Don't get caught up in other people's emotions. Customers and coworkers will often times act as if they are in the midst of an emergency when they are not. Or they will act childish or rude. Or they will act as if you are the only one who can help them. This is almost never an accurate depiction of their situation. They might be trying to manipulate you into giving them a price break or, worse, they simply have no control over their emotions. Having empathy and sympathy is helpful in understanding and communicating with customers but getting wrapped up in their emotional states means that you stop being in control of your own autonomy and you can unconsciously take on their emotions. If this happens you can find yourself anxious, angry, fearful, hyperactive or otherwise mirroring someone else's emotions unnecessarily.
When you're in an emotional state that inhibits your ability to look at a situation rationally you will not be able to think around the problem and solve it. Many times there might be no immediate solution available and you end up wasting a lot of time attempting to calm someone down or explain something when you really need to move on in a way that is direct and professional. Sometimes it is important to restart the conversation by explaining what is happening in an effort to regain control of your own participation in the interaction. Being honest about what you think they are expecting or what you think you can do for them can help stop the momentum of an interaction in an effort to lead it back on track to finding a resolution.
This reminds me of the leadership principle of detachment from the book "Extreme Ownership" by Jocko Willink and Leif Babin. The concept of detachment is very important in retail as you represent a company that's goal is to sell products and create loyalty; not to have emotionally driven conversations with people who aren't interested in buying products or who think that it is appropriate to spew their problems onto you because you're obligated to interact with them. If you have self-respect and maintain a professional demeanor you will not allow situations with customers to get heated or derailed too far. If a customer or coworker becomes abusive or disrespectful then it is up to you to hold them accountable and let them know that you do not accept that kind of behavior.
I remember a time when I had to stop a customer from yelling at me and assert myself in order to regain control of the situation. I was working at a movie theater and part-way through a screening the projector malfunctioned and the speakers started making a loud screeching sound, disturbing many of the customers. I was a manager at the time and as I started issuing apologies and raincheck tickets I had an older man start to scream at me about how the sound hurt his ears and how angry he was, which was obvious. I listened for a few moments and then had to respectfully but assertively explain to the customer that I would not be able to do anything for them unless they stopped yelling. I told them that I understood that they were upset but that I would not allow them to continue to berate me. My tone and demeanor must have communicated my seriousness as the man stopped screaming and I was able to issue them compensation.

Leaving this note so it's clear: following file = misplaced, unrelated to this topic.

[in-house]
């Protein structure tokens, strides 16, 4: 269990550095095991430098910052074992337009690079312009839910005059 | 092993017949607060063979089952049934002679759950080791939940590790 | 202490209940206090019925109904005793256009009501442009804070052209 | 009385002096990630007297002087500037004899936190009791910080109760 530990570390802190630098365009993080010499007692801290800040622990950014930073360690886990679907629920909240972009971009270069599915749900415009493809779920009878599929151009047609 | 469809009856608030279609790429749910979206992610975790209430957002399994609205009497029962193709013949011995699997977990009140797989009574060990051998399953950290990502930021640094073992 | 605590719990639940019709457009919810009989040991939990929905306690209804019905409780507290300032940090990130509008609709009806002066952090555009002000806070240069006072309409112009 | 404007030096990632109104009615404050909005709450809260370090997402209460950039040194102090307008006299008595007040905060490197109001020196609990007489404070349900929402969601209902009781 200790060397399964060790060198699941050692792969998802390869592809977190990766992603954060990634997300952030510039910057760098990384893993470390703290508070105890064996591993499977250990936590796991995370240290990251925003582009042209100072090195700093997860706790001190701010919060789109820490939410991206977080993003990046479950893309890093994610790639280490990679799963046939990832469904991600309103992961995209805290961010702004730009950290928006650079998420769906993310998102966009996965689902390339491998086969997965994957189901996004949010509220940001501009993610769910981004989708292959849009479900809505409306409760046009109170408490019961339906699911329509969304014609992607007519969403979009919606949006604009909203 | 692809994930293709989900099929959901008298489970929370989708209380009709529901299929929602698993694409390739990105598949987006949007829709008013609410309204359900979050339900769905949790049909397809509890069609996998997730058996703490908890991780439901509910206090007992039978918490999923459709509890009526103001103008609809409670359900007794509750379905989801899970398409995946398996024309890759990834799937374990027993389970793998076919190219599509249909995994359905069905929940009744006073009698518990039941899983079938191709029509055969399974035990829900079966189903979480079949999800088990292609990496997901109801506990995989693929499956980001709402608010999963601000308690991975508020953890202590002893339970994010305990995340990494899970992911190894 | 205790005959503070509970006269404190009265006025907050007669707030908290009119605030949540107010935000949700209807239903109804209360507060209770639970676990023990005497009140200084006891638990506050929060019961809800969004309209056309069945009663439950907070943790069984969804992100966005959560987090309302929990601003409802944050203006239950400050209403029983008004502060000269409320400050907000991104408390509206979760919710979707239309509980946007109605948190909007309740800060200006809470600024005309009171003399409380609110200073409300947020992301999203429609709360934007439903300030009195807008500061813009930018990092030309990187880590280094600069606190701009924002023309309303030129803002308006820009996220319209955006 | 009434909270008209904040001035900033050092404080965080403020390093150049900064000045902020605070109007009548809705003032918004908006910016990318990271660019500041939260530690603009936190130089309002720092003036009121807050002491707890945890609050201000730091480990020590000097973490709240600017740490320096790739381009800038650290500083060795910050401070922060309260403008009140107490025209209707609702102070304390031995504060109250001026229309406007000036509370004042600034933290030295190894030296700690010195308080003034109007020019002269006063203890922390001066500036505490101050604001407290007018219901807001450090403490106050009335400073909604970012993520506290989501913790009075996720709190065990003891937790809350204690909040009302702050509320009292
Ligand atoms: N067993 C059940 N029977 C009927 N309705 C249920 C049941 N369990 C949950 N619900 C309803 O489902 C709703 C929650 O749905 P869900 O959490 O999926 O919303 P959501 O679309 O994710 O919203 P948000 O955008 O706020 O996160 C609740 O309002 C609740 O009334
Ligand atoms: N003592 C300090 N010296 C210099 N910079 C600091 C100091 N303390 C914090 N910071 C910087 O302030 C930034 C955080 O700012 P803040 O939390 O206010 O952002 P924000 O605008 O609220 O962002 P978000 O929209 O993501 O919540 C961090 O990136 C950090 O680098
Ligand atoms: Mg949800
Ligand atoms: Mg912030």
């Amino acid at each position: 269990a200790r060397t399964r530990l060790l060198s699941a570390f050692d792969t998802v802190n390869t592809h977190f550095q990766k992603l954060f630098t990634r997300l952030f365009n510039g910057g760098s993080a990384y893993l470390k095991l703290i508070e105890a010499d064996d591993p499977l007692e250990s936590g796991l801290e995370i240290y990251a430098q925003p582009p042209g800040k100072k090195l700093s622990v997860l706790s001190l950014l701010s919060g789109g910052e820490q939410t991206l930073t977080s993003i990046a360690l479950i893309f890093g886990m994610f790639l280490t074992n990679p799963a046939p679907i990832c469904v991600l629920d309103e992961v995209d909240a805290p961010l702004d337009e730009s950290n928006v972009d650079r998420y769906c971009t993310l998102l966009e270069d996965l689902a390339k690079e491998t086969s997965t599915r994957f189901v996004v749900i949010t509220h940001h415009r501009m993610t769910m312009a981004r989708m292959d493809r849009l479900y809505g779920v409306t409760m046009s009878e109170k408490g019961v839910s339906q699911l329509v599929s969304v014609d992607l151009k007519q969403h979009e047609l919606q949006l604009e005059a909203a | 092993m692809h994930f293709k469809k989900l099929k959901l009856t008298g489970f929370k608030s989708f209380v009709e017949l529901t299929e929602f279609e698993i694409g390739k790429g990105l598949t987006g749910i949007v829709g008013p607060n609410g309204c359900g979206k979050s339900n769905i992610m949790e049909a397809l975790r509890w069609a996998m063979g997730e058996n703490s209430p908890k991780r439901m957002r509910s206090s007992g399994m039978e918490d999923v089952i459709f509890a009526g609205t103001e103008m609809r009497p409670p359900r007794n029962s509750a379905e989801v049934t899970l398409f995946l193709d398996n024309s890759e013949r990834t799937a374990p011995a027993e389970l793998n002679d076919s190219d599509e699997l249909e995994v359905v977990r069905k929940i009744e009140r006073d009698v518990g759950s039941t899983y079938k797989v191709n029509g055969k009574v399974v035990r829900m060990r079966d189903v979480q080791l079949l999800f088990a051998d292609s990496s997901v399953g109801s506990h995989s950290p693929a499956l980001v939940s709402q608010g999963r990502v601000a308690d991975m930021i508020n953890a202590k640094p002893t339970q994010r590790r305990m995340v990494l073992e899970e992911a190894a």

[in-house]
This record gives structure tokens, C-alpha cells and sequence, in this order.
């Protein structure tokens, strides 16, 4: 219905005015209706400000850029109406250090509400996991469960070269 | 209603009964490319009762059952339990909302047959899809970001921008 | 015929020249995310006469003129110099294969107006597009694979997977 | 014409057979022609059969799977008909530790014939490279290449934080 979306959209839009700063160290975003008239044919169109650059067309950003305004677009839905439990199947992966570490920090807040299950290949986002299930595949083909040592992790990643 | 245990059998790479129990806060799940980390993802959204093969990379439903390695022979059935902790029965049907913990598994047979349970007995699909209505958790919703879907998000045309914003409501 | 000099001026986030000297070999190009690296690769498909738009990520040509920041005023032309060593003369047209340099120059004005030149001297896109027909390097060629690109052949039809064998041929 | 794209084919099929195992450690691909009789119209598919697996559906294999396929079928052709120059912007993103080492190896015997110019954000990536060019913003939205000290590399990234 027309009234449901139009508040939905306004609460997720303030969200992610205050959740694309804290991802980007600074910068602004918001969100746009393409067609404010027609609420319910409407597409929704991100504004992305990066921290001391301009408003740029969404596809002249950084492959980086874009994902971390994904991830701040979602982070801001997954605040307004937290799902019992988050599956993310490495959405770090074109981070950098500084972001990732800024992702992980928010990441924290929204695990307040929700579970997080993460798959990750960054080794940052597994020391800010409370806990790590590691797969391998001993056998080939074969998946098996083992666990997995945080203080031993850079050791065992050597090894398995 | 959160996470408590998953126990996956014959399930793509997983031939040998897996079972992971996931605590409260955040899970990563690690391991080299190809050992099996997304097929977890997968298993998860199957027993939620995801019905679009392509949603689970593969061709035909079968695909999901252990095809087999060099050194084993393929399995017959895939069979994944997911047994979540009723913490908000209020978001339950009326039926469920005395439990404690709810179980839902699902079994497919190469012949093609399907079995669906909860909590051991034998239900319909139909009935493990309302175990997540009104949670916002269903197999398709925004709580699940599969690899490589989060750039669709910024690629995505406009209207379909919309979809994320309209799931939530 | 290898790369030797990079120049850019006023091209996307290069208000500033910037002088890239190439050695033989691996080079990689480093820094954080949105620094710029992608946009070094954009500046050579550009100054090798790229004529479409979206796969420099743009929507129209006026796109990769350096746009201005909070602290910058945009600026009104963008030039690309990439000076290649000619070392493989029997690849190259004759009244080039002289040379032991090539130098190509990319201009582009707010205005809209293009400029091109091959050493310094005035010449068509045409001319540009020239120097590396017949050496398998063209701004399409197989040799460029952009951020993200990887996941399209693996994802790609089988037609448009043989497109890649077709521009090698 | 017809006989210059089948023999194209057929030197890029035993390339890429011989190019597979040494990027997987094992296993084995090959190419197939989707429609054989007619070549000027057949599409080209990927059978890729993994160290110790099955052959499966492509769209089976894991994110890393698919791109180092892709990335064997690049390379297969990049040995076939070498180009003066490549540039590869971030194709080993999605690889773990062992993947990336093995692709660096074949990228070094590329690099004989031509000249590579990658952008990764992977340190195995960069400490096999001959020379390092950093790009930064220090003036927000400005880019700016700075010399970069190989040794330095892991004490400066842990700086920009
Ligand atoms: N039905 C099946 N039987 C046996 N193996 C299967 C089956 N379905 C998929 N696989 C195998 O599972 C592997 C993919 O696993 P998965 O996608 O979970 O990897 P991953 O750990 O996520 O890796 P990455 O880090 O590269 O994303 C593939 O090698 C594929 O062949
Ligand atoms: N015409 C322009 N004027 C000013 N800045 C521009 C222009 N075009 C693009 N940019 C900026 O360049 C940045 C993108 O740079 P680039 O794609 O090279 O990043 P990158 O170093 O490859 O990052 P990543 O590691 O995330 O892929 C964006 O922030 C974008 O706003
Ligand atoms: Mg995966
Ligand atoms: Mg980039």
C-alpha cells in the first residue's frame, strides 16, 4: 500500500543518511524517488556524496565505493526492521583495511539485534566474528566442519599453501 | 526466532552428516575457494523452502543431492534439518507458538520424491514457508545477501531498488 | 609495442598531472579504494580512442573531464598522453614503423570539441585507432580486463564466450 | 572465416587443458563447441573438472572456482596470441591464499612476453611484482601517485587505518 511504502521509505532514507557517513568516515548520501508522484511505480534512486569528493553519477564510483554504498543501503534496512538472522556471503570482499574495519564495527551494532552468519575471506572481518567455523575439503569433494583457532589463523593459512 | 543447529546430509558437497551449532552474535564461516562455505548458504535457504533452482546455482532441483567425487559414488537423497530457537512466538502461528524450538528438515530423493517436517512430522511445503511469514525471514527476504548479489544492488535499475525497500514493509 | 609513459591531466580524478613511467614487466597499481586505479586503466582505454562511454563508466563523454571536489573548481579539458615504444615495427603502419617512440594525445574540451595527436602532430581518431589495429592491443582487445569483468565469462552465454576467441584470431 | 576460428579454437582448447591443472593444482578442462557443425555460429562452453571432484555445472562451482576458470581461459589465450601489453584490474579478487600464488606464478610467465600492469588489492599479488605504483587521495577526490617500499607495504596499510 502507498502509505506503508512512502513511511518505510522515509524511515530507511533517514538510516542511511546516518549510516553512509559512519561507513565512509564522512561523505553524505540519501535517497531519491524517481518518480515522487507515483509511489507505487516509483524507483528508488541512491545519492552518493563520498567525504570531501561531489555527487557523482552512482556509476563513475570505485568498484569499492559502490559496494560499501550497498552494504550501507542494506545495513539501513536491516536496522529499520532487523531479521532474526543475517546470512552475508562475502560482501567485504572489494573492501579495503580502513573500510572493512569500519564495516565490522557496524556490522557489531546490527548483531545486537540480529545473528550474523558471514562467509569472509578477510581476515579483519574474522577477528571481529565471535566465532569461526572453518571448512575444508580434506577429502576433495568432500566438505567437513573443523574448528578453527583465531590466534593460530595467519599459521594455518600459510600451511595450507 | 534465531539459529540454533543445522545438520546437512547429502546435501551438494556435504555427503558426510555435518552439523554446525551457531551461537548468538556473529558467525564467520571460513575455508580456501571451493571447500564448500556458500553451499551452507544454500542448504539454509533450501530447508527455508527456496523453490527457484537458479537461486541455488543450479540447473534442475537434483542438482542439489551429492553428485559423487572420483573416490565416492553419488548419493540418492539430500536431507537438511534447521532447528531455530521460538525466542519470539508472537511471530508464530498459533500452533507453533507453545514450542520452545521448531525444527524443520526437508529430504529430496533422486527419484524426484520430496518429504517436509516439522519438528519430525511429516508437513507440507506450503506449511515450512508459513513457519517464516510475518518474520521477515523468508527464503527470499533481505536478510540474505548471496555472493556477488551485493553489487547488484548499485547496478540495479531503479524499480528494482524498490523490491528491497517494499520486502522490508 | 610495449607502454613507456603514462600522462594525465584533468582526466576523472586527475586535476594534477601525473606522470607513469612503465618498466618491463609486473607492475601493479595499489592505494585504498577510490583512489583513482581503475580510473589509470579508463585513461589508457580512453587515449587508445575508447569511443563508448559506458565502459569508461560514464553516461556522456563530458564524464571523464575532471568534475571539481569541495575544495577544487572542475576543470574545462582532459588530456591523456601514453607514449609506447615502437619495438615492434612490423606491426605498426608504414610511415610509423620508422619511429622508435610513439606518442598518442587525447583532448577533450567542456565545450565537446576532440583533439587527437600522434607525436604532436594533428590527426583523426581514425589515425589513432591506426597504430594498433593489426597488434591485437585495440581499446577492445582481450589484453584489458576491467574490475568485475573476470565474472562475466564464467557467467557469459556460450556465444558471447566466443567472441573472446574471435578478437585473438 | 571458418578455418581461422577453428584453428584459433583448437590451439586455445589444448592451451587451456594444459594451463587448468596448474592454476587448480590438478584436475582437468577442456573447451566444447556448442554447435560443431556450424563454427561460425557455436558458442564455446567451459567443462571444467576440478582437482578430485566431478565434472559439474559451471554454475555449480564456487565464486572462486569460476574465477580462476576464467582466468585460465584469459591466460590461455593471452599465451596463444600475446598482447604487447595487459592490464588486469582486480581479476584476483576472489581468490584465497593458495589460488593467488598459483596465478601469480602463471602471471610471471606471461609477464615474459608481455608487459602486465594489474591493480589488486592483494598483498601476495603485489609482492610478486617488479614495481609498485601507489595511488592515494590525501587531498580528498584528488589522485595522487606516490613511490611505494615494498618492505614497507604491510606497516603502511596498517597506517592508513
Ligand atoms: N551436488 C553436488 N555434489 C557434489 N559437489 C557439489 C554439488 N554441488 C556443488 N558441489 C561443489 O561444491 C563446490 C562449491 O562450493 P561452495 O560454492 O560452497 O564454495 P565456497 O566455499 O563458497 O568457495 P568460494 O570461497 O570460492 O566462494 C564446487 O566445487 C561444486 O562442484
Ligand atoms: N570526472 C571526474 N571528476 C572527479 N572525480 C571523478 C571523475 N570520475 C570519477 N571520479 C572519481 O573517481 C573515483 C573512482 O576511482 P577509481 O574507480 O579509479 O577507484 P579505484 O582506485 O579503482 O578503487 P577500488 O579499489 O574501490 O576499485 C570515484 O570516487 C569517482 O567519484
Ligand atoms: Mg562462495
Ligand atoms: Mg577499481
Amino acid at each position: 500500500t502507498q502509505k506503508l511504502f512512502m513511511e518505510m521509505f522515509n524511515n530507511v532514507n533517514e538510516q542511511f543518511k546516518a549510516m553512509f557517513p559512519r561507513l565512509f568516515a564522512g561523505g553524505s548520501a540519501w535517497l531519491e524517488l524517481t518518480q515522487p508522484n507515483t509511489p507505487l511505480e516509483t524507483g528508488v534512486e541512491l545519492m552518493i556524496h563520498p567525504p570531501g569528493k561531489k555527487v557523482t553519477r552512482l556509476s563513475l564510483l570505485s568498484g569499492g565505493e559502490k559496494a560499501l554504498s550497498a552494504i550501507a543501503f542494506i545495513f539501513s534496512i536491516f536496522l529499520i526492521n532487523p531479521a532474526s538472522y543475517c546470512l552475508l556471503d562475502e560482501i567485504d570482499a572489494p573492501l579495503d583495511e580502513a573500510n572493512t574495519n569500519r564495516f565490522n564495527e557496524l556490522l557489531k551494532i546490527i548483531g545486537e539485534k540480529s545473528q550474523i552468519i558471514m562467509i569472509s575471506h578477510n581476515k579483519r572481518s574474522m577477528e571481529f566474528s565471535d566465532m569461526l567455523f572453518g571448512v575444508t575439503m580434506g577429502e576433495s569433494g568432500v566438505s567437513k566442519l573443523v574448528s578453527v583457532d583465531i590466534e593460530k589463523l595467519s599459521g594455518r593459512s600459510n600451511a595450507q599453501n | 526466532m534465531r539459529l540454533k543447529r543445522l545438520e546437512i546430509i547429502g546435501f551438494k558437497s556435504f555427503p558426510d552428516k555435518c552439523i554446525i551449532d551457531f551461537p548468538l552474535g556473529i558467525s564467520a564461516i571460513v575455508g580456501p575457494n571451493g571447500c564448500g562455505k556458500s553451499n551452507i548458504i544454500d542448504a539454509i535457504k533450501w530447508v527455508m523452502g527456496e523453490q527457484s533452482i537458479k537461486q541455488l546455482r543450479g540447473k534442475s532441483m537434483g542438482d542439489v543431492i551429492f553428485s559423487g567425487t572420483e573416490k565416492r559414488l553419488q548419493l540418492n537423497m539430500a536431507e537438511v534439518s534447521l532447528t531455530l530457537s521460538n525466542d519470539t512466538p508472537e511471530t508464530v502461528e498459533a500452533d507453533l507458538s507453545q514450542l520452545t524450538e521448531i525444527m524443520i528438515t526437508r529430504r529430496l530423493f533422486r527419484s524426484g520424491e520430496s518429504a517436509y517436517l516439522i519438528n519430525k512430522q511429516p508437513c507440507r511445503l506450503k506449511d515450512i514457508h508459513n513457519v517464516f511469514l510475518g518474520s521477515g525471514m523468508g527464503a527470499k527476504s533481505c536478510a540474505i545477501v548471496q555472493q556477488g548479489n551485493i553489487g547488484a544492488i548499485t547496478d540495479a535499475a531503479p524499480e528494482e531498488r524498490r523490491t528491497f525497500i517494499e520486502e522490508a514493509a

One of the best things one can do in a situation where others are being excessively emotional is to be calm and to listen. Allowing someone to vent for a moment can be instructive but at a certain point, you must reestablish your authority and explain what you will do next. As an employee of any business, you are in charge of dictating what will and won't, can and can't happen for someone that is having an issue. Sometimes, this means explaining that you are not the best person to help them, which is another reason to not let a conversation linger too long without interrupting. Upset customers become more upset if they find that they stood in the wrong line or ranted and raved to the wrong person. By listening and remaining calm you can get straight to the matter and come up with a solution.
It is also important to explain the process that you are using to solve a problem. If you come up with an idea to solve a problem you should not just enact the solution without letting the customer know. By explaining step by step what you are about to do or what you think will help you allow the customer to join you in the pursuit and show that you are on their side. Leaving them in silence or without knowing what you are doing creates confusion and may lead to them thinking that you have abandoned them. If they think this or think that you are incompetent then they will look somewhere else and usually with more fuel for their anger.
All of this does not mean you should not have fun conversations with customers and coworkers, but even when you are generating rapport you should be able to detach and get a sense of whether you need to complete the sale or if you have time to continue the conversation or if you need to address something else. There might be something going on that requires your assistance. You may be able to simply tell a nearby customer where a product can be found. Taking a few seconds to check out your environment can help you stay detached and make you able to react to new situations.
Stay calm and pay attention. This is not easy and it takes a certain amount of discipline and control to maintain. It requires observing yourself in the moment and recognizing what is happening, both inside yourself and in the environment around you. It also means looking back at your decisions with criticism and objectivity. There are times when I have failed to maintain my composure or made a bad decision and it is in those times that I look back and try to prepare for the future. By accepting failures, owning them and looking to others for guidance I have grown better at dealing with the ups and downs of life, in and out of the retail environment.